The School Board authorized participation in the North Central Accreditation (NCA) process for Templeton Middle School and Hamilton High School for the 2011-12 school year. Educational Services Director John Roubik said the process was rigorous for schools to go through and emphasized use of data for school improvement.

At a cost of $625 for the middle school and $725 for the high school, the accreditation process helps schools focus on school improvements related to student outcomes. It aligns with the district’s site planning process and responds to the public’s demand for greater accountability. Hamilton has been a part of the NCA accreditation process since 1966 and Templeton since 1997. Three years, ago, NCE changed the name of the evaluation component of its services to AdvancED.

Students get approval for Youth Options Program

The applications of 15 Hamilton students were approved for enrollment in the Youth Options Program for the first semester of 2011-12. The students qualify by completing their sophomore year, having good academic standing and no record of disciplinary problems. The students are able to take technical college or university courses at district expense if they have exhausted the curriculum offered in the district. Roubik noted that some students who apply to take Youth Option Program courses are not able to follow through on their intentions because of scheduling conflicts or full classes at the colleges they wish to attend. Students often list several courses on their application in case classes are full.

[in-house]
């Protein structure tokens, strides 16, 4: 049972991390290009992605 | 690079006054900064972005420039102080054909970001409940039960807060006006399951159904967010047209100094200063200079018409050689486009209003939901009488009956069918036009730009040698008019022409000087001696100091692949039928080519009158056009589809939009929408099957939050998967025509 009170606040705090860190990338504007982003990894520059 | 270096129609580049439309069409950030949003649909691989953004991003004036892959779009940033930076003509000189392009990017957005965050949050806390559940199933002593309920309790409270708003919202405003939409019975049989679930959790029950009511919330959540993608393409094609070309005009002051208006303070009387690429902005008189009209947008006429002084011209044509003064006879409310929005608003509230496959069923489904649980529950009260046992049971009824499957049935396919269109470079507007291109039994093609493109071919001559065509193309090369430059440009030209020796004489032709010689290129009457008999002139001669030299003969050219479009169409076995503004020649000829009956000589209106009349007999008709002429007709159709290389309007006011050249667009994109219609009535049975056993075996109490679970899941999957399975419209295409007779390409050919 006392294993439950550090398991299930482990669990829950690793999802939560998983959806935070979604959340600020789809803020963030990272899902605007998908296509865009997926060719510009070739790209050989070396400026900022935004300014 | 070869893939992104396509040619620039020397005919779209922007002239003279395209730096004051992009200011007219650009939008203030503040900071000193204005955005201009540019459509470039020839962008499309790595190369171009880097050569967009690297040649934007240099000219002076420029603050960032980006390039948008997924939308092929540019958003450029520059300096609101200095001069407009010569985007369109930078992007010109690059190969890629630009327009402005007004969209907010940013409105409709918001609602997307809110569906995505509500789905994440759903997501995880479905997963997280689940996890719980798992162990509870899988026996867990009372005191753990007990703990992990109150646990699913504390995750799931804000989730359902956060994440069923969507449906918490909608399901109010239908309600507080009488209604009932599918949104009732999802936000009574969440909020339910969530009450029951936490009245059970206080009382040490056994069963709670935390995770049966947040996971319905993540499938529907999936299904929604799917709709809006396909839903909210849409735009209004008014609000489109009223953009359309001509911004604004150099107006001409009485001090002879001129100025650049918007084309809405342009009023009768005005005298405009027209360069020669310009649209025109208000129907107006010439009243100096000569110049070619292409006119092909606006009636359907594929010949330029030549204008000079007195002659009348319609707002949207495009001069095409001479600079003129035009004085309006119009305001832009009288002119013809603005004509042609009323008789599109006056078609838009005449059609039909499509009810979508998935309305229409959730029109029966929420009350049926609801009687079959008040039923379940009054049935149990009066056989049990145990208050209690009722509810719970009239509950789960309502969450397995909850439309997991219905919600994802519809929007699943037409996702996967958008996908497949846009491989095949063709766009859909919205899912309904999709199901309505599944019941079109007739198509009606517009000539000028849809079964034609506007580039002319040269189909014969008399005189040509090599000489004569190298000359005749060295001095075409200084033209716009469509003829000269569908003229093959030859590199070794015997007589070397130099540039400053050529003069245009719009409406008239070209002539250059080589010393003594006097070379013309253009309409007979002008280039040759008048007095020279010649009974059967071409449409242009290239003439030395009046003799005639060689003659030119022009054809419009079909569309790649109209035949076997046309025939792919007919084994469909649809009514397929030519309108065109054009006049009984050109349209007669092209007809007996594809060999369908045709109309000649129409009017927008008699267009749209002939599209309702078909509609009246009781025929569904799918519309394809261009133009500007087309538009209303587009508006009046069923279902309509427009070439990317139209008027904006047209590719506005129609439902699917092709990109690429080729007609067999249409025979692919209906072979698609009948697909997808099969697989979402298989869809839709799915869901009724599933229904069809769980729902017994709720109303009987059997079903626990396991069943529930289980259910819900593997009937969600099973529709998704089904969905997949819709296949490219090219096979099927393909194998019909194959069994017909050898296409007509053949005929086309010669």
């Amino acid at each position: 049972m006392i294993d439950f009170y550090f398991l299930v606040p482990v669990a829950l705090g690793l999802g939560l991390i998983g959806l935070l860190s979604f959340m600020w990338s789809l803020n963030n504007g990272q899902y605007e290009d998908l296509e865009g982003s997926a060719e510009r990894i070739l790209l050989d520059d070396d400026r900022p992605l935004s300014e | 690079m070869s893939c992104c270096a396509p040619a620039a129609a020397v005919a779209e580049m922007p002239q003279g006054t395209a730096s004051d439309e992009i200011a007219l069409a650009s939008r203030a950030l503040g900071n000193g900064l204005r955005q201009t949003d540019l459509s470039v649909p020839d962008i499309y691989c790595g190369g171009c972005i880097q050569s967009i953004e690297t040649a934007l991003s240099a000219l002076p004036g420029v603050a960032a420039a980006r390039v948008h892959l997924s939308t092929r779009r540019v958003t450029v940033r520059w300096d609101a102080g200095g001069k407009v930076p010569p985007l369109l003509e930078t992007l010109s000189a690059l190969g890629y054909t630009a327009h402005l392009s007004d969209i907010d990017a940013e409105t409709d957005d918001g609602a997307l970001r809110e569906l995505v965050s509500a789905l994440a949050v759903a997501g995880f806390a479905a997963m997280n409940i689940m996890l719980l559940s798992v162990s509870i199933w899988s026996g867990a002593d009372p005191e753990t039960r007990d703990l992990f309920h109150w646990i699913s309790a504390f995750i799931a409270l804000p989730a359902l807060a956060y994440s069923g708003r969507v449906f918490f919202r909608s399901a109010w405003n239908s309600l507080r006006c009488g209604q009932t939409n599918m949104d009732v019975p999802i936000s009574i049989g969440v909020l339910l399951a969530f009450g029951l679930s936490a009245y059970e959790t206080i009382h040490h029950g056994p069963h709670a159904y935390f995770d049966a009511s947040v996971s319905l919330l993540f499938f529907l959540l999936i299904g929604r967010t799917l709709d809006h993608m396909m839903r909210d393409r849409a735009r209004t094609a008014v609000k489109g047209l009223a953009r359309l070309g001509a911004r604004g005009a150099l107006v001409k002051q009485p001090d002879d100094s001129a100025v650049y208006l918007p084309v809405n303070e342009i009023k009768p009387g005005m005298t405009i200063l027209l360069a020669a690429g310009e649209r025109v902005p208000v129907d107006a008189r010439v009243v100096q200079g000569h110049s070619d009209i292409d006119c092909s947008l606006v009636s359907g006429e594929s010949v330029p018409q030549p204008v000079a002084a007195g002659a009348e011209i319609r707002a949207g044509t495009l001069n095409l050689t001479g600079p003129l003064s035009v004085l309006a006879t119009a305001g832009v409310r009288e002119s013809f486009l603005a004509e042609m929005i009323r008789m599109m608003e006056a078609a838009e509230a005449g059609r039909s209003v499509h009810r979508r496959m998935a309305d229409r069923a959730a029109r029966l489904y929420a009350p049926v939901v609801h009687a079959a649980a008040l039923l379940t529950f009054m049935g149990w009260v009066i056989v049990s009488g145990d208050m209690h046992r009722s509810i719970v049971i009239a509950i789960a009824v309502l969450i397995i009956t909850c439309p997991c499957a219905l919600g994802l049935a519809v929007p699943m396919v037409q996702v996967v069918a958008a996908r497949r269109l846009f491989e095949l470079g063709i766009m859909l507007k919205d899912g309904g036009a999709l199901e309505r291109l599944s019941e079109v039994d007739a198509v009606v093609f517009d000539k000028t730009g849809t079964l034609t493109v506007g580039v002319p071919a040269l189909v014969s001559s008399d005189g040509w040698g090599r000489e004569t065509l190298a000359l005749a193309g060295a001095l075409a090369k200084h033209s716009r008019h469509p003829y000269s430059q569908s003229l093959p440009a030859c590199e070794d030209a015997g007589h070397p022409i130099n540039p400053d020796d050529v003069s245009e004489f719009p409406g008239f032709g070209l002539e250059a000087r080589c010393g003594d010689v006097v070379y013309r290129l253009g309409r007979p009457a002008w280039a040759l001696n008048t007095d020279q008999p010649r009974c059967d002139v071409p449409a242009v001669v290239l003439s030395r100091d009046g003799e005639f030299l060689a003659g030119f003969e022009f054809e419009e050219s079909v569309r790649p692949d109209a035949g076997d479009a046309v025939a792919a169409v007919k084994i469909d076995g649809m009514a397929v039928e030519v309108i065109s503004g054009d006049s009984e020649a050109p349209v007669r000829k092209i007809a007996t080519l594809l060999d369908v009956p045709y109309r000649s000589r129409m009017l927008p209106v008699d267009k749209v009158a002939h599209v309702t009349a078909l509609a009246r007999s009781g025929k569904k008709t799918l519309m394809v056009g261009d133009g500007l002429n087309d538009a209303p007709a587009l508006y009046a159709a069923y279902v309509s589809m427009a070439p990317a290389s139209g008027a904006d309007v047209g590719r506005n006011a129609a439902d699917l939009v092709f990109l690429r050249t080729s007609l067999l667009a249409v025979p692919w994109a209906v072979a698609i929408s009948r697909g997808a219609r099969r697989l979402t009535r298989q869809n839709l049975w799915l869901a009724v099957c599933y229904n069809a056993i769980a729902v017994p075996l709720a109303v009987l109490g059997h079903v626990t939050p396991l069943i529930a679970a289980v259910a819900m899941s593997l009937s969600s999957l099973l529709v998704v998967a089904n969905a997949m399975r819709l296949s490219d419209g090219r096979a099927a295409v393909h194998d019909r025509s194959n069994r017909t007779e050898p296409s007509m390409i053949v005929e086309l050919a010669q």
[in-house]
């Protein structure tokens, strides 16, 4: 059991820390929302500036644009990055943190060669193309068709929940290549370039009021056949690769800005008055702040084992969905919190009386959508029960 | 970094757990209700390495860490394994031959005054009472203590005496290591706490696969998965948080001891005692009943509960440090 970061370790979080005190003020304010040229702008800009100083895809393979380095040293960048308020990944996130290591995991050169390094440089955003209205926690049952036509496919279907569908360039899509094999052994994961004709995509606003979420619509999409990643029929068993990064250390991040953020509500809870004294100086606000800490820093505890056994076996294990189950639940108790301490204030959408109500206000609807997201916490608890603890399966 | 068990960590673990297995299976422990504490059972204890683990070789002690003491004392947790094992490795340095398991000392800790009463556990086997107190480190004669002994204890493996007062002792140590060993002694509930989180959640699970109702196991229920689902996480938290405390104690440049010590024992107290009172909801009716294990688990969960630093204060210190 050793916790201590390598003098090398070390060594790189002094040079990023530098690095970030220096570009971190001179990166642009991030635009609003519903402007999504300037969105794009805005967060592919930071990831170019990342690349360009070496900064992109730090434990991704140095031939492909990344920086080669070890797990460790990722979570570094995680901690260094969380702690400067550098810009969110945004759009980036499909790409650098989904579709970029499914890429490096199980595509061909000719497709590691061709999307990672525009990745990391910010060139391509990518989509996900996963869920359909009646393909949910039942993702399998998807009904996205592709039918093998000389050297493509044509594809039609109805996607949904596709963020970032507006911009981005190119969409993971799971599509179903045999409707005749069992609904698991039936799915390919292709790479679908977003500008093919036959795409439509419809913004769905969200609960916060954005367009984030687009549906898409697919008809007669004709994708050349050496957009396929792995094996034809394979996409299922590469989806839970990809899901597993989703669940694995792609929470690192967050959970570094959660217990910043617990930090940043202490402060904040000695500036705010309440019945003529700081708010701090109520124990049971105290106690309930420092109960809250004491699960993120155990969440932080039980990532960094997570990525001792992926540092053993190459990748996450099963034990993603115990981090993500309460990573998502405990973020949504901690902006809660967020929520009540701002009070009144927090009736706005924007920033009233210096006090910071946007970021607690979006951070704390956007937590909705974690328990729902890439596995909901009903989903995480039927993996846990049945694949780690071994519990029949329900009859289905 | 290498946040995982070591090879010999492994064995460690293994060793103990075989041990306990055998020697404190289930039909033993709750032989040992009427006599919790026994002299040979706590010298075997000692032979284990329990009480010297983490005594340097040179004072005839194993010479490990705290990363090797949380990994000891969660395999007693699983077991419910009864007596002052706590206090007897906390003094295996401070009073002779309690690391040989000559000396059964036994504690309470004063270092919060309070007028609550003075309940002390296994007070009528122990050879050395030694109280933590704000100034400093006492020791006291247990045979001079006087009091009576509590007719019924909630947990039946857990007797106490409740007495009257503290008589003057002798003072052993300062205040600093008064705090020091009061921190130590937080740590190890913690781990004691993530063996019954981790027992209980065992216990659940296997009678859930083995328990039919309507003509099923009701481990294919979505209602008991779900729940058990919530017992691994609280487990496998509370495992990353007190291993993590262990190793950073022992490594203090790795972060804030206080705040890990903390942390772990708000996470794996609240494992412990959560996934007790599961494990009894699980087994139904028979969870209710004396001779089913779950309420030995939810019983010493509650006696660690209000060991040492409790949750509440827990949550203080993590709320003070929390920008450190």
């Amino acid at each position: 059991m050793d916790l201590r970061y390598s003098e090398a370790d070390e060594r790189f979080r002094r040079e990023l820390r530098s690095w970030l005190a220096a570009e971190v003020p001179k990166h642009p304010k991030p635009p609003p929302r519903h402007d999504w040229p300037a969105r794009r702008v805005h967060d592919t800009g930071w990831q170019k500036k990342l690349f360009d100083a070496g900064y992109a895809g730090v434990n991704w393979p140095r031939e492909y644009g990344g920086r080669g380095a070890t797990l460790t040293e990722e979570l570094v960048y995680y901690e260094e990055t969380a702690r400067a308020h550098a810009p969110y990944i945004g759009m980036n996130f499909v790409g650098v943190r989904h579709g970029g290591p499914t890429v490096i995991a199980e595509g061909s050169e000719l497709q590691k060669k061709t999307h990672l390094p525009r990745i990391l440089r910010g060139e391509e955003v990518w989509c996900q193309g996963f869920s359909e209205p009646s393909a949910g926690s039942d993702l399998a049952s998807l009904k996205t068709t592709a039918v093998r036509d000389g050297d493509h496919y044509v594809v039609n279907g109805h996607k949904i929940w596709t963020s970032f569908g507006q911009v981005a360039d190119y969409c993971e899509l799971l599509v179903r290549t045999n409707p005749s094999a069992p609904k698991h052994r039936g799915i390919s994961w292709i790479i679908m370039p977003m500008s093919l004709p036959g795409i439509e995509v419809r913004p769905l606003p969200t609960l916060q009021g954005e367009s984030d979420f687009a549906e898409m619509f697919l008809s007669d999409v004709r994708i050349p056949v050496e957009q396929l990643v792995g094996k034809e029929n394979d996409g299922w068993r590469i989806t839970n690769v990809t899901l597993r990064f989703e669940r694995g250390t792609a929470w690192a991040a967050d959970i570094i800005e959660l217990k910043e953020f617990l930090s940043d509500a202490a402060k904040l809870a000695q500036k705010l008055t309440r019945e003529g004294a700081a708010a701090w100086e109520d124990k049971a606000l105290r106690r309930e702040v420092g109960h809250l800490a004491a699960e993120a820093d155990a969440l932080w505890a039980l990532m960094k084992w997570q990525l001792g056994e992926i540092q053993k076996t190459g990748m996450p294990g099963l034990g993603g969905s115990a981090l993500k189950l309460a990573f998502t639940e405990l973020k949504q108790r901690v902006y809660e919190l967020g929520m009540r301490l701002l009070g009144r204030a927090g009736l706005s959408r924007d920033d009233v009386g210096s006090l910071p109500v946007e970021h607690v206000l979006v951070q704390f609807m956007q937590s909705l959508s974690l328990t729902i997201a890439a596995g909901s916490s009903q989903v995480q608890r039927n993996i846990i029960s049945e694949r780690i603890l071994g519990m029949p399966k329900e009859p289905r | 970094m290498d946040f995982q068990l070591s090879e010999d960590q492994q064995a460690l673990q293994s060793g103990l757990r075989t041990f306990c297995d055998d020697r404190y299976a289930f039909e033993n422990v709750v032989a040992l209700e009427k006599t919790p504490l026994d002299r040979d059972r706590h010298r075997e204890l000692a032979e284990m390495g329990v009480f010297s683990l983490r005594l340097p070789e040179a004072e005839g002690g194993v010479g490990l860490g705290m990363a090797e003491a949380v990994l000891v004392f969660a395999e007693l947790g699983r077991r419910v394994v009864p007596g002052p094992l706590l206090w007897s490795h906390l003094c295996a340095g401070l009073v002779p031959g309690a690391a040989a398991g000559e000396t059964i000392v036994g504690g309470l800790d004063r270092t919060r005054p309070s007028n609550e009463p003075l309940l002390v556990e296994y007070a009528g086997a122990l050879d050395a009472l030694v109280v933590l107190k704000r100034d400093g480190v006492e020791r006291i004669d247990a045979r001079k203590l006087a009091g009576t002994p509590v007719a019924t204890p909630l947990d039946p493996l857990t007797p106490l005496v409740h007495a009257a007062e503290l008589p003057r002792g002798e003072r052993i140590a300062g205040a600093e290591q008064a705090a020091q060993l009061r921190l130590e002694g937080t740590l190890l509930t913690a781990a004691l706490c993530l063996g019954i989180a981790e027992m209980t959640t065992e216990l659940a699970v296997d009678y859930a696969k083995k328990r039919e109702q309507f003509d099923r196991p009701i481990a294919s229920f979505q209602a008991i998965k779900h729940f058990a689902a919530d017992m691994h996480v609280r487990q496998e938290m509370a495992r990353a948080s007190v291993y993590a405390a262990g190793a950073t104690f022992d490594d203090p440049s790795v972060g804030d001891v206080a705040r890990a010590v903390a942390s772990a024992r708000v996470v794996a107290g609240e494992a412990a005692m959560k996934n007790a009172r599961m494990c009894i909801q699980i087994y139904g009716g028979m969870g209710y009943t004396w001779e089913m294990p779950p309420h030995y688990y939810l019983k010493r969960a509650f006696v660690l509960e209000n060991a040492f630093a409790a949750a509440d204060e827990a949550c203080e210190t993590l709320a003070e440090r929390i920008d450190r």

Summer workshops set for staff

A variety of curriculum projects, professional development and technology course offerings will keep staff members busy throughout the summer. School Board members approved a wide range of curriculum projects and professional development opportunities. The budget for the summer work is $47,952.

The high school will have many curriculum projects including developing Advanced Placement physics, applied energy and fabrication and fitness education classes and revising four classes in math, biology, art and communication arts. Middle school staff will revise an environmental science class, and elementary teachers will work on reading benchmarks.

Professional development includes Everyday Math training for elementary teachers, data analysis workshop and differentiating instruction using the four Cs of 21st century learning for middle school staff, data analysis workshop for high school teachers, and leadership training and new teacher-mentor workshop at the district level.

Technology professional development will include sessions on Moodle, Photoshop, SMART Board, Boardmaker Plus, Pixie, Web 2.0 tools, internet safety in teaching and learning, online learning and teaching, Solo 6, Boardmaker Studio and Overdrive Digital Library.